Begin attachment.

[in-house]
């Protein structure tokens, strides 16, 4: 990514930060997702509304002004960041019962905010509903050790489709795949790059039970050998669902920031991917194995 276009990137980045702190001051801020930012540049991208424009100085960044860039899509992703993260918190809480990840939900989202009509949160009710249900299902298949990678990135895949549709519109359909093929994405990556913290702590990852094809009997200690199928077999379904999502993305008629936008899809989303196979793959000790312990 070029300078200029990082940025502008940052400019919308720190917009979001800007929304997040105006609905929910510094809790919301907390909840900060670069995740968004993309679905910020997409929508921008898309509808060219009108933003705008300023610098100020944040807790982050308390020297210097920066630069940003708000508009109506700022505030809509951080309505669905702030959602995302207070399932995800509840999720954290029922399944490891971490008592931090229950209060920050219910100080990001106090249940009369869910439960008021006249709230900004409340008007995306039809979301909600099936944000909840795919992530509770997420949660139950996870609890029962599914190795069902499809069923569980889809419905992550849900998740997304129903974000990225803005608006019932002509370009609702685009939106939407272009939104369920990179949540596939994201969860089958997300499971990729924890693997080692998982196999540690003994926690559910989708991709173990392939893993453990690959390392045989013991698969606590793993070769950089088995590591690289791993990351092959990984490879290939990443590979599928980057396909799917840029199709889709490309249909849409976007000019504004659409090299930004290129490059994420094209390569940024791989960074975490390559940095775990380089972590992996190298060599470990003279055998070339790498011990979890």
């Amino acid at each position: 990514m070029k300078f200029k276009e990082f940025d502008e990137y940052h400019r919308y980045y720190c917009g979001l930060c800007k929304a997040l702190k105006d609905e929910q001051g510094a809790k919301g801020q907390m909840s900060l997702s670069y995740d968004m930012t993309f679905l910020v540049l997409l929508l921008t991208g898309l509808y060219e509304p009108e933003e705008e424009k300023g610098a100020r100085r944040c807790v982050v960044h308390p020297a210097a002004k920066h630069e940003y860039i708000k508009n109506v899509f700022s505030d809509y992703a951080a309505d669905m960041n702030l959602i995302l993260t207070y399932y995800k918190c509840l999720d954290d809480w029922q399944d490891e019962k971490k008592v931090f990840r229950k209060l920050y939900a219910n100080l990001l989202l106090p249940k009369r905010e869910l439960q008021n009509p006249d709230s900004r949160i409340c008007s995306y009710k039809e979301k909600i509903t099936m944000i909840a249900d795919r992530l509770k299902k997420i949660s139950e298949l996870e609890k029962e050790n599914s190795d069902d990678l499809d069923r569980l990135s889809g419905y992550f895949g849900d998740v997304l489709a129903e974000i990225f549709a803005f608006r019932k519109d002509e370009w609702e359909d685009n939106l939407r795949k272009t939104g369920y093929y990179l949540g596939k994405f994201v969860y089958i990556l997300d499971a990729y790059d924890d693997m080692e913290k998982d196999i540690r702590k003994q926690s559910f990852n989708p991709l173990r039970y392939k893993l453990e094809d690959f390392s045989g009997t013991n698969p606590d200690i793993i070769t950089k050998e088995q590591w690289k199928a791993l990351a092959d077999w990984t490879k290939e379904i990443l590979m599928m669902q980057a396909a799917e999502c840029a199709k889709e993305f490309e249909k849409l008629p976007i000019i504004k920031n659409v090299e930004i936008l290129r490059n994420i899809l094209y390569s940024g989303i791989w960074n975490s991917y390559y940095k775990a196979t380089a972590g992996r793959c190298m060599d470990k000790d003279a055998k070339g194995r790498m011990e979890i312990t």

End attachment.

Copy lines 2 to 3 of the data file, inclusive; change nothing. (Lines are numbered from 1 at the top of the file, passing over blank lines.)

């Protein structure tokens, strides 16, 4: 990514930060997702509304002004960041019962905010509903050790489709795949790059039970050998669902920031991917194995 276009990137980045702190001051801020930012540049991208424009100085960044860039899509992703993260918190809480990840939900989202009509949160009710249900299902298949990678990135895949549709519109359909093929994405990556913290702590990852094809009997200690199928077999379904999502993305008629936008899809989303196979793959000790312990 070029300078200029990082940025502008940052400019919308720190917009979001800007929304997040105006609905929910510094809790919301907390909840900060670069995740968004993309679905910020997409929508921008898309509808060219009108933003705008300023610098100020944040807790982050308390020297210097920066630069940003708000508009109506700022505030809509951080309505669905702030959602995302207070399932995800509840999720954290029922399944490891971490008592931090229950209060920050219910100080990001106090249940009369869910439960008021006249709230900004409340008007995306039809979301909600099936944000909840795919992530509770997420949660139950996870609890029962599914190795069902499809069923569980889809419905992550849900998740997304129903974000990225803005608006019932002509370009609702685009939106939407272009939104369920990179949540596939994201969860089958997300499971990729924890693997080692998982196999540690003994926690559910989708991709173990392939893993453990690959390392045989013991698969606590793993070769950089088995590591690289791993990351092959990984490879290939990443590979599928980057396909799917840029199709889709490309249909849409976007000019504004659409090299930004290129490059994420094209390569940024791989960074975490390559940095775990380089972590992996190298060599470990003279055998070339790498011990979890």
């Amino acid at each position: 990514m070029k300078f200029k276009e990082f940025d502008e990137y940052h400019r919308y980045y720190c917009g979001l930060c800007k929304a997040l702190k105006d609905e929910q001051g510094a809790k919301g801020q907390m909840s900060l997702s670069y995740d968004m930012t993309f679905l910020v540049l997409l929508l921008t991208g898309l509808y060219e509304p009108e933003e705008e424009k300023g610098a100020r100085r944040c807790v982050v960044h308390p020297a210097a002004k920066h630069e940003y860039i708000k508009n109506v899509f700022s505030d809509y992703a951080a309505d669905m960041n702030l959602i995302l993260t207070y399932y995800k918190c509840l999720d954290d809480w029922q399944d490891e019962k971490k008592v931090f990840r229950k209060l920050y939900a219910n100080l990001l989202l106090p249940k009369r905010e869910l439960q008021n009509p006249d709230s900004r949160i409340c008007s995306y009710k039809e979301k909600i509903t099936m944000i909840a249900d795919r992530l509770k299902k997420i949660s139950e298949l996870e609890k029962e050790n599914s190795d069902d990678l499809d069923r569980l990135s889809g419905y992550f895949g849900d998740v997304l489709a129903e974000i990225f549709a803005f608006r019932k519109d002509e370009w609702e359909d685009n939106l939407r795949k272009t939104g369920y093929y990179l949540g596939k994405f994201v969860y089958i990556l997300d499971a990729y790059d924890d693997m080692e913290k998982d196999i540690r702590k003994q926690s559910f990852n989708p991709l173990r039970y392939k893993l453990e094809d690959f390392s045989g009997t013991n698969p606590d200690i793993i070769t950089k050998e088995q590591w690289k199928a791993l990351a092959d077999w990984t490879k290939e379904i990443l590979m599928m669902q980057a396909a799917e999502c840029a199709k889709e993305f490309e249909k849409l008629p976007i000019i504004k920031n659409v090299e930004i936008l290129r490059n994420i899809l094209y390569s940024g989303i791989w960074n975490s991917y390559y940095k775990a196979t380089a972590g992996r793959c190298m060599d470990k000790d003279a055998k070339g194995r790498m011990e979890i312990t």